Charlotte is one of America’s great urban success stories. In the 1970s, it was a modest-size city left behind as the textile industry that had defined North Carolina moved overseas. But in the 1980s, the “Queen City” began to lift itself up. US Airways established a hub at the Charlotte Douglas International Airport, and the region became a major transportation and distribution center. Bank of America built its headquarters there, and today Charlotte is in a dead heat with San Francisco to be the nation’s second-largest banking center, after New York. New skyscrapers have sprouted downtown, and the city boundary has been expanding, replacing farmland with spacious homes and Whole Foods stores. In the past four decades, Charlotte’s population has nearly tripled.

Charlotte has also stood out in Chetty’s research, though not in a good way. In a 2014 analysis of the country’s 50 largest metropolitan areas, Charlotte ranked last in ability to lift up poor children. Only 4.4 percent of Charlotte’s kids moved from the bottom quintile of household income to the top. Kids born into low-income families earned just $26,000 a year, on average, as adults—perched on the poverty line. “It was shocking,” says Brian Collier, an executive vice president of the Foundation for the Carolinas, which is working with Opportunity Insights. “The Charlotte story is that we are a meritocracy, that if you come here and are smart and motivated, you will have every opportunity to achieve greatness.” The city’s true story, Chetty’s data showed, is of selective opportunity: All the data-scientist and business-development-analyst jobs in the thriving banking sector are a boon for out-of-towners and the progeny of the well-to-do, but to grow up poor in Charlotte is largely to remain poor.

To help cities like Charlotte, Chetty takes inspiration from medicine. For thousands of years, he explained, little progress was made in understanding disease, until technologies like the microscope gave scientists novel ways to understand biology, and thus the pathologies that make people ill. In October, Chetty’s institute released an interactive map of the United States called the Opportunity Atlas, revealing the terrain of opportunity down to the level of individual neighborhoods. This, he says, will be his microscope.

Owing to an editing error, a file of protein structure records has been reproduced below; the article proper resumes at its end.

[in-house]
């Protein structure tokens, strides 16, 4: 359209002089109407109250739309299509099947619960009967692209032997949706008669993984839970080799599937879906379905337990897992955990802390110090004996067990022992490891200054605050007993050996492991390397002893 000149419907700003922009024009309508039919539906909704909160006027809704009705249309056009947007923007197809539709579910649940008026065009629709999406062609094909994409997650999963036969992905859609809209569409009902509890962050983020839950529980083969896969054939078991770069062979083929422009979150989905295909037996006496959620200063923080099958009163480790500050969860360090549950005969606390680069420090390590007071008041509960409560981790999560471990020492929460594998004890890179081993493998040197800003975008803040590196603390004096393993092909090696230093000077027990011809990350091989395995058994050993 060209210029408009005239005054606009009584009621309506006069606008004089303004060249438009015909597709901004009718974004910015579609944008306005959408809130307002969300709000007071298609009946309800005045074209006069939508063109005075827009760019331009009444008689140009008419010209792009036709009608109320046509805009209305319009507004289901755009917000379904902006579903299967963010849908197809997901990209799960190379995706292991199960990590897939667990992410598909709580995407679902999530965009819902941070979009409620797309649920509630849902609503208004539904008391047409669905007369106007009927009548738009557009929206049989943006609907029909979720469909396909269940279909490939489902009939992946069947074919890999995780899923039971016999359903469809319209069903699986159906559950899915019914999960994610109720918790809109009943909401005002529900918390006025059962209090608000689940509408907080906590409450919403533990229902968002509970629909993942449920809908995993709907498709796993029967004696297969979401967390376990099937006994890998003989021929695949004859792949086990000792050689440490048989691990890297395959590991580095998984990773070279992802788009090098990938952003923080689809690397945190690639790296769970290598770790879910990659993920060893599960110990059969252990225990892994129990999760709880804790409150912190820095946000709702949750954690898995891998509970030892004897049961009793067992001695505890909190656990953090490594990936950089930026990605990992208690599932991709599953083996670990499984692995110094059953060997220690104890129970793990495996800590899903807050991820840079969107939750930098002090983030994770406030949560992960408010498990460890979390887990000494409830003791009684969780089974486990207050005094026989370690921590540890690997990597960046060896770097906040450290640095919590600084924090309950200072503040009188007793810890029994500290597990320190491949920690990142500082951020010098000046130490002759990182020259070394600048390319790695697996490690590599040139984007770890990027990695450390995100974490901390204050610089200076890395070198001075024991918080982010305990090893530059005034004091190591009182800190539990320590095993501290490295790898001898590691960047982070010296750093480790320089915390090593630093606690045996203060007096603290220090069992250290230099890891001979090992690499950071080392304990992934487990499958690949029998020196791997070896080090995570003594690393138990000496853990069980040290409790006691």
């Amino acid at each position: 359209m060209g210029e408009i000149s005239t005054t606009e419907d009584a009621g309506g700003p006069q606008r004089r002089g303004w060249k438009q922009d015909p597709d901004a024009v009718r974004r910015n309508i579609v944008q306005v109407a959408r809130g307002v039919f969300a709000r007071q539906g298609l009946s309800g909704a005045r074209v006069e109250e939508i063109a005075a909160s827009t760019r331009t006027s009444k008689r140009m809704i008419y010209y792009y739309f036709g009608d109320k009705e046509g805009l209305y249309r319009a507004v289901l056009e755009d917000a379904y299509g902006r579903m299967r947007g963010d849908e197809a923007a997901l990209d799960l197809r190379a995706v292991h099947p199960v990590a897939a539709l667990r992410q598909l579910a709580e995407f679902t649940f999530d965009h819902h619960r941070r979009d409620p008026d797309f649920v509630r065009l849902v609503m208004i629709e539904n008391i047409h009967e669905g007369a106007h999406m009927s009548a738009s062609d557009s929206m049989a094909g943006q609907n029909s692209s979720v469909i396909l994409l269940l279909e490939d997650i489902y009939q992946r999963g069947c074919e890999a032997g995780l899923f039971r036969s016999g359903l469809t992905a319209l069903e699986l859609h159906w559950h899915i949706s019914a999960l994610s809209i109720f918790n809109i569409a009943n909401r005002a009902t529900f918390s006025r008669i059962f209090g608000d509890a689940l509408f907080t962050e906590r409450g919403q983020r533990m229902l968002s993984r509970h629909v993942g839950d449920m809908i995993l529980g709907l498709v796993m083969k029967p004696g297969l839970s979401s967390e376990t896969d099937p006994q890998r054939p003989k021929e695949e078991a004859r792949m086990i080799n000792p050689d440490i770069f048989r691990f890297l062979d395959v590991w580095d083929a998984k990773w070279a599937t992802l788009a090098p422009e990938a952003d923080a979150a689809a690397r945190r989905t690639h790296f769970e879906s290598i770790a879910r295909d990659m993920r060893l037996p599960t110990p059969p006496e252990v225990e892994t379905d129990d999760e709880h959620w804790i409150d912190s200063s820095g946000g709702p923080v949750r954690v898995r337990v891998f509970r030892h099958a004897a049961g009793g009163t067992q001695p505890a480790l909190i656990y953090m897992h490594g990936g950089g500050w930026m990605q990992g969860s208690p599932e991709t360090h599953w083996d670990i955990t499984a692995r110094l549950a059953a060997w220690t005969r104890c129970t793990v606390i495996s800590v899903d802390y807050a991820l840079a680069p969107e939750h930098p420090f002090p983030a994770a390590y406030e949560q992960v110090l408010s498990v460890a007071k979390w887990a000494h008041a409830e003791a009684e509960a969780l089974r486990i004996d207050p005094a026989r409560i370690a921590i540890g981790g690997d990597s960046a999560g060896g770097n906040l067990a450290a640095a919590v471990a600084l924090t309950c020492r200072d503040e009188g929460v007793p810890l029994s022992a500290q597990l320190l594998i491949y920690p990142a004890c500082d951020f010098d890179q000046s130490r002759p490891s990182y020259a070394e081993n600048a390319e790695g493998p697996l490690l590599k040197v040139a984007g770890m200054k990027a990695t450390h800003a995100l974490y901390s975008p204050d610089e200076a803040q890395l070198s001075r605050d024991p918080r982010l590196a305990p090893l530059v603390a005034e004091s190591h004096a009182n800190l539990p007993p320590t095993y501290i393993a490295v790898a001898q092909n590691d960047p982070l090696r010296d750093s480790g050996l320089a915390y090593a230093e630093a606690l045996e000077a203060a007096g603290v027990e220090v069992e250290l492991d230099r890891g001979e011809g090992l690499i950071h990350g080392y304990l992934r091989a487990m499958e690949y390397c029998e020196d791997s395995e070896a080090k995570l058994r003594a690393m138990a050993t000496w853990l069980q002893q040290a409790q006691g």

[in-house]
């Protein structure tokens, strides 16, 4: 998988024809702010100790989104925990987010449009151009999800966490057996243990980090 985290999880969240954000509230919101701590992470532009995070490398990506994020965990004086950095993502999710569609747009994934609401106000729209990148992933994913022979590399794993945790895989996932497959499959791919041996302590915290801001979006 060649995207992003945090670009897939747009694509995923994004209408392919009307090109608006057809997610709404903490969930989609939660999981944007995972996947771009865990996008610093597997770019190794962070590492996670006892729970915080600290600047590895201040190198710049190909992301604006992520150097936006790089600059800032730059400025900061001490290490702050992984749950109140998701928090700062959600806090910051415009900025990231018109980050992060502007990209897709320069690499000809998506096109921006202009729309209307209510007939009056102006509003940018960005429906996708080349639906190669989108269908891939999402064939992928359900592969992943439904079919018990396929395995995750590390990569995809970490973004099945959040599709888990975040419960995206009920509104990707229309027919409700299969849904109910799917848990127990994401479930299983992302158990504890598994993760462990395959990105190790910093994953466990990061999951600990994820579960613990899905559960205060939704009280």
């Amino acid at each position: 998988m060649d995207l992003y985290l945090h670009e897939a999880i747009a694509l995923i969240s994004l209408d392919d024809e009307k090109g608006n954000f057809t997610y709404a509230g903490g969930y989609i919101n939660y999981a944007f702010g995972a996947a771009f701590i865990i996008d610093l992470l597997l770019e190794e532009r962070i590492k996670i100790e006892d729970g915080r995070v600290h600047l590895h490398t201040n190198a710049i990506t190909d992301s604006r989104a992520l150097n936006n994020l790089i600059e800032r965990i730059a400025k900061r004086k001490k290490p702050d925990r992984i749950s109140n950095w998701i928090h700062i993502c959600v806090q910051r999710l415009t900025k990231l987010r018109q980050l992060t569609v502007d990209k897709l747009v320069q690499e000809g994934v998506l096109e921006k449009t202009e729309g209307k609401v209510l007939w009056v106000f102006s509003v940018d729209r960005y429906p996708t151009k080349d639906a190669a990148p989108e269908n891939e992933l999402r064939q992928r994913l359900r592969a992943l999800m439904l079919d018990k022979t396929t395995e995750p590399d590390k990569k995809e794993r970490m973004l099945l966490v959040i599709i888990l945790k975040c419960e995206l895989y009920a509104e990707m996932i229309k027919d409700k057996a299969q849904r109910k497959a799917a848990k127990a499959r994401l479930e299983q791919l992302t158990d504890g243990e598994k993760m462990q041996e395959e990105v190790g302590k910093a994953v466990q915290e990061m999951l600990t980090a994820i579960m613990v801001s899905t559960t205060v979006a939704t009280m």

Drawing on anonymized government data over a three-decade span, the researchers linked children to the parents who claimed them as dependents. The atlas then followed poor kids from every census tract in the country, showing how much they went on to earn as adults. The colors on the atlas reveal a generation’s prospects: red for areas where kids fared the worst; shades of orange, yellow, and green for middling locales; and blue for spots like Salt Lake City’s Foothill neighborhood, where upward mobility is strongest. It can also track children born into higher income brackets, compare results by race and gender, and zoom out to show states, regions, or the country as a whole.

The Opportunity Atlas has a fractal quality. Some regions of the United States  . . .

Continue reading.

Written by LeisureGuy

21 July 2019 at 11:47 am

How the sugar industry manipulated science

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Written by LeisureGuy

21 July 2019 at 7:58 am

Safe Deposit Boxes Are Not Safe

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Stacy Cowley reports in the NY Times:

In the early 1980s, when Philip Poniz moved to New Jersey from Colorado, he needed a well-protected place to stash his collection of rare watches. He had been gathering unusual pieces since he was a teenager in 1960s Poland, fascinated by their intricate mechanics. His hobby became his profession, and by the time of his relocation, Mr. Poniz was an internationally known expert in the history and restoration of high-end timepieces.

At first, he kept his personal collection in his house, but as it grew, he wanted something more secure. The vault at his neighborhood bank seemed ideal. In 1983, he signed a one-page lease agreement with First National State Bank of Edison in Highland Park, N.J., for a safe deposit box.

Over the next few decades, the bank — a squat brick building on a low-rise suburban street — changed hands many times. First National became First Union, which was sold to Wachovia, which was then bought by Wells Fargo. But its vault remained the same. A foot-thick steel door sheltered cabinets filled with hundreds of stacked metal boxes, each protected by two keys. The bank kept one; the customer held the other. Both were required to open a box.